Members and the organization should have a common objective with regard to their work. This could even help in the formulation of a universally acceptable definition of human resource development and human resource management. The public should view the human resource manager as a professional, like in the case of a lawyer, chartered accountant, certified public accountant, etc. Only persons with the requisite knowledge in the human resource will be given membership in the organization. This applies to certification as well. The practitioners will be licenses, and if possible only licensed HR personnel is allowed to practice in the field.
Finally, a feeling of fraternity among members is also to be encouraged. (Kim & Bae, 2004, p.211). As for adult education, the concept has now moved on to lifelong learning rather than just adult education. This is mainly for the economic aspect of the employee. According to author David N Aspin “…..lifelong education is instrumental for and anterior to some more ultimate goal; and secondly, that the purpose of lifelong learning is highly job- related and economic-policy-dependent.” (Aspin et al., 2001, p.xx).
With reference to Canada, noted expert on the field (lifelong learning and adult education), Professor Malcolm Tight has the following predictions. The field becomes highly politicized, and that the basic notions will be recycled continuously. There will be differences of opinion among those who support liberal and vocational training methods. The concept of lifelong learning will gain precedence along with concepts like continuing education, learning organization, and learning society.
The concept of human and social capital will gain importance along with more studies on Andragogy. Finally, concepts like success, competency, failure, outcomes, etc., will be redefined. (Fleming, 2008, p.7). The paper adds that the participation of organizations like the World Bank, IMF, OECF countries, and private organizations is increasing in their efforts to remove illiteracy in many parts of the world, especially in developing countries.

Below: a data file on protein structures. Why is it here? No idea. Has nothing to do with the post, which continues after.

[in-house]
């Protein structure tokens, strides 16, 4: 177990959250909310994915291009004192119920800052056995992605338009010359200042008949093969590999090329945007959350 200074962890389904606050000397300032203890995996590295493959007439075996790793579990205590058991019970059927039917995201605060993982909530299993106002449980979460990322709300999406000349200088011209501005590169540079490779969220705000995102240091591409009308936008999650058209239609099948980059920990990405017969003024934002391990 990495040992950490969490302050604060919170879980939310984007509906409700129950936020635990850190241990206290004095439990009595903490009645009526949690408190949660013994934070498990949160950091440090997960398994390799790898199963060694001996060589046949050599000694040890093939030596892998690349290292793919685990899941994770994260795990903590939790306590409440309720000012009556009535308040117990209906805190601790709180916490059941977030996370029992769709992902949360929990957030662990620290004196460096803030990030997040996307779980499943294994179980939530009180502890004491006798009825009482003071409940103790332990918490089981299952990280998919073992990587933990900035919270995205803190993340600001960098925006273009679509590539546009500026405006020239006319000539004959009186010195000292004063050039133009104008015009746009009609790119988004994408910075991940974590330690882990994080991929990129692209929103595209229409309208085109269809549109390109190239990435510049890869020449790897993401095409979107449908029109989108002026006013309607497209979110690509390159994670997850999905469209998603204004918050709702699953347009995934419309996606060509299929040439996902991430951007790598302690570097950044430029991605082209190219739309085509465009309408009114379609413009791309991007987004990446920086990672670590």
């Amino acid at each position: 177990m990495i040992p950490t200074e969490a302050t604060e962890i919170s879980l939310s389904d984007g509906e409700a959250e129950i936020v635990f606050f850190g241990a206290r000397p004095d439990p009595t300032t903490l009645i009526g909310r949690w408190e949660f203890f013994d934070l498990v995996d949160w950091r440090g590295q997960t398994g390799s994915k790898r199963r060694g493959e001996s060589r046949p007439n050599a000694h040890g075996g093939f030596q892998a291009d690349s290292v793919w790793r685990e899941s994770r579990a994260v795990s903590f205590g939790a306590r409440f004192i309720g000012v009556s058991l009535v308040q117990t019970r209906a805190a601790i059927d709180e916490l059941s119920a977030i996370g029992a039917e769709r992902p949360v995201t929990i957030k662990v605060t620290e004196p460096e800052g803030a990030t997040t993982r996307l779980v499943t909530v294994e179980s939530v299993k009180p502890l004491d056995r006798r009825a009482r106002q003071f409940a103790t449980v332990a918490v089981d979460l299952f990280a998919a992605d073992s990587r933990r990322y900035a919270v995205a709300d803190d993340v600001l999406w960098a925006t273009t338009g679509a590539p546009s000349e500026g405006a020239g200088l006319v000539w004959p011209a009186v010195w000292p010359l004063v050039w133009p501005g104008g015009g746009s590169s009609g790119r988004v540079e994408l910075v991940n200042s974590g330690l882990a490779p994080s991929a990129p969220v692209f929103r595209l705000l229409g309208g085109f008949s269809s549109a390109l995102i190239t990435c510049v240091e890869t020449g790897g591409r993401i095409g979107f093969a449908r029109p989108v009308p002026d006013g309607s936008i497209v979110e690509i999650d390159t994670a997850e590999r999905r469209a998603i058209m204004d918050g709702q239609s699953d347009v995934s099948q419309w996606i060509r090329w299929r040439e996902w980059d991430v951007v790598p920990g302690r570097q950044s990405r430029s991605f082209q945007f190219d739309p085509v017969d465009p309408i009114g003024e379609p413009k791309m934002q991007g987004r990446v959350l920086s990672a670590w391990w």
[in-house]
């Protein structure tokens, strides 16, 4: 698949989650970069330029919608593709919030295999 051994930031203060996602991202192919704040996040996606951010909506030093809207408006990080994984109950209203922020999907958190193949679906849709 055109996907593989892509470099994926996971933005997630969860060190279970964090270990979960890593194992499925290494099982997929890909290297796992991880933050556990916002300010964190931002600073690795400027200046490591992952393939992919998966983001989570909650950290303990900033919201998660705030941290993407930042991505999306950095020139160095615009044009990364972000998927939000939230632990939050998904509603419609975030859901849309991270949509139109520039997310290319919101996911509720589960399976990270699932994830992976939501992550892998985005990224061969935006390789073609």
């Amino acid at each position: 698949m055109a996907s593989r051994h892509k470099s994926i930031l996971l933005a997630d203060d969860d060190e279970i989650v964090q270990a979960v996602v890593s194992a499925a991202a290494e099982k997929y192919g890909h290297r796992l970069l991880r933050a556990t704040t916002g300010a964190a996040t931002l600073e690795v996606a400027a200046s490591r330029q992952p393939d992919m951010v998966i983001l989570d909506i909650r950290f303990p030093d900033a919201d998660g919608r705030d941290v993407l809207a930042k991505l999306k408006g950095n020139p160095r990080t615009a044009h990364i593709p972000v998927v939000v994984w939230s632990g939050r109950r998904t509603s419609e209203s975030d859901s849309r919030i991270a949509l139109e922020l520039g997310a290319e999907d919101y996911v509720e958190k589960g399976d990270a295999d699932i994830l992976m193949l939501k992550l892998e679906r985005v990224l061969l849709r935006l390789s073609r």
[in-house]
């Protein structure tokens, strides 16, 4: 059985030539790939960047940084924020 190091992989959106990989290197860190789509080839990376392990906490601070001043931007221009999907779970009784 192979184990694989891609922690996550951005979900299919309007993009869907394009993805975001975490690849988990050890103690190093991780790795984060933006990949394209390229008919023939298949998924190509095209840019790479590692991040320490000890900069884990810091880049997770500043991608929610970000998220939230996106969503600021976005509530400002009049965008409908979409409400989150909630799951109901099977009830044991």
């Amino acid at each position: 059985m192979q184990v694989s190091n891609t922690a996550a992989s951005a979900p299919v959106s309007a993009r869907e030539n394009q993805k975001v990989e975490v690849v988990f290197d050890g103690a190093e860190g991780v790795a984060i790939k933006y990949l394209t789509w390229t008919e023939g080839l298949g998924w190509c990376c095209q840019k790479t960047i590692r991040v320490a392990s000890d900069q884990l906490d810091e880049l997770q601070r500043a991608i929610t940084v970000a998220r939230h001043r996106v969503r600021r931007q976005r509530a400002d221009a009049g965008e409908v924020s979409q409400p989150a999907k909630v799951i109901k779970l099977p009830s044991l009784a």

A comprehensive study of the main theories in adult education has been made here. A brief review of HRD theories was also given. The relationship between the two was also given. It can be seen that the human capital theory is relevant to both fields. So also is the case with systems and psychological theories. The negative way certain adult education experts view HRD was also provided, though it can be seen that most of the criticisms are not relevant as the field (HRD) develops over the years. But according to the writer, HRD cannot be considered to be a sub-set of adult education. It is true that many facets can be borrowed by HRD practitioners from adult education practices.
But HRD of today is also strategic in nature and has to work closely with the top management in achieving organizational goals. Hence, with regard to human resource development, practitioners need to work in a broader framework. They have strategic responsibilities and have to be in charge of staffing and training of employees. They have to see that employees are motivated and productive. They also have to formulate just and equitable compensation and bonus plans.
They also have to chalk out welfare plans. Most importantly, they have to strike a fine balance between the demands of the workers, the welfare of the workers and match strategic organizational goals. For this, they have to see that workers are kept happy and at the same time see that costs are kept at optimum levels. Adult educators have a different set of challenges. HRD practitioners need only deal with the employees of the organization who will be motivated to cooperate with the HRD department. This is because they have a personal interest in their own welfare and, through this, the welfare of the organization. But adult educators deal not only with employees but also with the whole strata of society.
They have to deal with uneducated adults, homemakers, self-employed persons, and even persons serving sentences for crimes. In this sense, the educating part in adult education is more challenging when compared to the education part in HRD. They might find it difficult to motivate certain sections of society to take part in education when compared with education in HRD. Moreover, the management (in the case of HRD) can make it mandatory or compulsory for employees to be trained and educated. This compulsion is not possible in most cases in the field of adult education. So it can be seen that both fields are challenging and both have their disadvantages and advantages.
Taking all this into consideration, the writer is of the opinion that Human Resource Development will not fit in as a sub-set of adult education. At the most, it can be said that they share a symbiotic relationship, and both can benefit and gain value from each other. If both HRD and adult education professionals understand and form a strong symbiotic relationship, both fields will stand to gain along with the members of the society and the employees of different organizations.